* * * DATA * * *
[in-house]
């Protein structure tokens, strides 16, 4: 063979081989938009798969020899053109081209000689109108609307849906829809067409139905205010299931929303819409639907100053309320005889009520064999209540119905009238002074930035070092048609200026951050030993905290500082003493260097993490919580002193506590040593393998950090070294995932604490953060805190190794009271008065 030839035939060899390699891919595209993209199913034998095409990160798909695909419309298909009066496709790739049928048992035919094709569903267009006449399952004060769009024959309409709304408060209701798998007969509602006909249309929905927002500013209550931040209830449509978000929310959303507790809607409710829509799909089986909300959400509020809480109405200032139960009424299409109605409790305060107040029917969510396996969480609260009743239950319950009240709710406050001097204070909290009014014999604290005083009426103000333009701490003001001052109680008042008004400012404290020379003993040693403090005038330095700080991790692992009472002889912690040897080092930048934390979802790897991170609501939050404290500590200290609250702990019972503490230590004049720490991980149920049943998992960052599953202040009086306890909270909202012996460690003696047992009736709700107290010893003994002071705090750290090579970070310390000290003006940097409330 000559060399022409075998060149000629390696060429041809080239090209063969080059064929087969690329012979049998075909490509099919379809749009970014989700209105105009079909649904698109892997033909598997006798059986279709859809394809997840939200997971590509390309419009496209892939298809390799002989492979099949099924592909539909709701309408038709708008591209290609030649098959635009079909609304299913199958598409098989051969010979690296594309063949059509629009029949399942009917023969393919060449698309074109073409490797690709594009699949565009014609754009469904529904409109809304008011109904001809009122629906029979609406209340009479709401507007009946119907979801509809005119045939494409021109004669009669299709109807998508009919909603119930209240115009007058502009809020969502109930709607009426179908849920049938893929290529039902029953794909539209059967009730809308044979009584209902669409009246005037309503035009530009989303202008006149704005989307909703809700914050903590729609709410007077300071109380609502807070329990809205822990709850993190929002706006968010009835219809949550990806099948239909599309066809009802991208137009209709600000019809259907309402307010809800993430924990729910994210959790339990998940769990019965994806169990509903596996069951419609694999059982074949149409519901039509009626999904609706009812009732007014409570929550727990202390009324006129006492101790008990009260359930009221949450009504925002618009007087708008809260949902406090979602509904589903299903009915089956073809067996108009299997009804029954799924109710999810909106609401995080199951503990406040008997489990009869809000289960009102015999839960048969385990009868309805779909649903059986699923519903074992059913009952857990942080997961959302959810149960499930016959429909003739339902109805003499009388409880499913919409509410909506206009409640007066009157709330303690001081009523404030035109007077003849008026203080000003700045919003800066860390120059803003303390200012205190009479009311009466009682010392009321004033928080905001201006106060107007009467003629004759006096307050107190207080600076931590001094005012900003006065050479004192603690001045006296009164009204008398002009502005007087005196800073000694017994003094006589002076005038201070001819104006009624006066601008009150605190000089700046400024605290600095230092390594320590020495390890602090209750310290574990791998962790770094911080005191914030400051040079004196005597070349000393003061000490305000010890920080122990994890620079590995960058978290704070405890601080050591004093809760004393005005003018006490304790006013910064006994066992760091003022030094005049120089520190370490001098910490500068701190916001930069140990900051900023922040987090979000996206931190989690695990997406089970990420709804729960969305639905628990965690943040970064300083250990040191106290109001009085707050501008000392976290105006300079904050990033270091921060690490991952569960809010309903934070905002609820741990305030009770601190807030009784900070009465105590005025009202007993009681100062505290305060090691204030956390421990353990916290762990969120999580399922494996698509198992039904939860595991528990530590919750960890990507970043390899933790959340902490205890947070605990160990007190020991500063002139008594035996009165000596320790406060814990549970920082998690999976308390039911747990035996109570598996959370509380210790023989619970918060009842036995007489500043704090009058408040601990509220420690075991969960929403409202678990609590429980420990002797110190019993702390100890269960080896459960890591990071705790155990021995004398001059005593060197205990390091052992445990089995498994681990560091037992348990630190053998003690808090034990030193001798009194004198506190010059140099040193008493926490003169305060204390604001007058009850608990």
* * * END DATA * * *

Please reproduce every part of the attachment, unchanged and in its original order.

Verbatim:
[in-house]
């Protein structure tokens, strides 16, 4: 063979081989938009798969020899053109081209000689109108609307849906829809067409139905205010299931929303819409639907100053309320005889009520064999209540119905009238002074930035070092048609200026951050030993905290500082003493260097993490919580002193506590040593393998950090070294995932604490953060805190190794009271008065 030839035939060899390699891919595209993209199913034998095409990160798909695909419309298909009066496709790739049928048992035919094709569903267009006449399952004060769009024959309409709304408060209701798998007969509602006909249309929905927002500013209550931040209830449509978000929310959303507790809607409710829509799909089986909300959400509020809480109405200032139960009424299409109605409790305060107040029917969510396996969480609260009743239950319950009240709710406050001097204070909290009014014999604290005083009426103000333009701490003001001052109680008042008004400012404290020379003993040693403090005038330095700080991790692992009472002889912690040897080092930048934390979802790897991170609501939050404290500590200290609250702990019972503490230590004049720490991980149920049943998992960052599953202040009086306890909270909202012996460690003696047992009736709700107290010893003994002071705090750290090579970070310390000290003006940097409330 000559060399022409075998060149000629390696060429041809080239090209063969080059064929087969690329012979049998075909490509099919379809749009970014989700209105105009079909649904698109892997033909598997006798059986279709859809394809997840939200997971590509390309419009496209892939298809390799002989492979099949099924592909539909709701309408038709708008591209290609030649098959635009079909609304299913199958598409098989051969010979690296594309063949059509629009029949399942009917023969393919060449698309074109073409490797690709594009699949565009014609754009469904529904409109809304008011109904001809009122629906029979609406209340009479709401507007009946119907979801509809005119045939494409021109004669009669299709109807998508009919909603119930209240115009007058502009809020969502109930709607009426179908849920049938893929290529039902029953794909539209059967009730809308044979009584209902669409009246005037309503035009530009989303202008006149704005989307909703809700914050903590729609709410007077300071109380609502807070329990809205822990709850993190929002706006968010009835219809949550990806099948239909599309066809009802991208137009209709600000019809259907309402307010809800993430924990729910994210959790339990998940769990019965994806169990509903596996069951419609694999059982074949149409519901039509009626999904609706009812009732007014409570929550727990202390009324006129006492101790008990009260359930009221949450009504925002618009007087708008809260949902406090979602509904589903299903009915089956073809067996108009299997009804029954799924109710999810909106609401995080199951503990406040008997489990009869809000289960009102015999839960048969385990009868309805779909649903059986699923519903074992059913009952857990942080997961959302959810149960499930016959429909003739339902109805003499009388409880499913919409509410909506206009409640007066009157709330303690001081009523404030035109007077003849008026203080000003700045919003800066860390120059803003303390200012205190009479009311009466009682010392009321004033928080905001201006106060107007009467003629004759006096307050107190207080600076931590001094005012900003006065050479004192603690001045006296009164009204008398002009502005007087005196800073000694017994003094006589002076005038201070001819104006009624006066601008009150605190000089700046400024605290600095230092390594320590020495390890602090209750310290574990791998962790770094911080005191914030400051040079004196005597070349000393003061000490305000010890920080122990994890620079590995960058978290704070405890601080050591004093809760004393005005003018006490304790006013910064006994066992760091003022030094005049120089520190370490001098910490500068701190916001930069140990900051900023922040987090979000996206931190989690695990997406089970990420709804729960969305639905628990965690943040970064300083250990040191106290109001009085707050501008000392976290105006300079904050990033270091921060690490991952569960809010309903934070905002609820741990305030009770601190807030009784900070009465105590005025009202007993009681100062505290305060090691204030956390421990353990916290762990969120999580399922494996698509198992039904939860595991528990530590919750960890990507970043390899933790959340902490205890947070605990160990007190020991500063002139008594035996009165000596320790406060814990549970920082998690999976308390039911747990035996109570598996959370509380210790023989619970918060009842036995007489500043704090009058408040601990509220420690075991969960929403409202678990609590429980420990002797110190019993702390100890269960080896459960890591990071705790155990021995004398001059005593060197205990390091052992445990089995498994681990560091037992348990630190053998003690808090034990030193001798009194004198506190010059140099040193008493926490003169305060204390604001007058009850608990």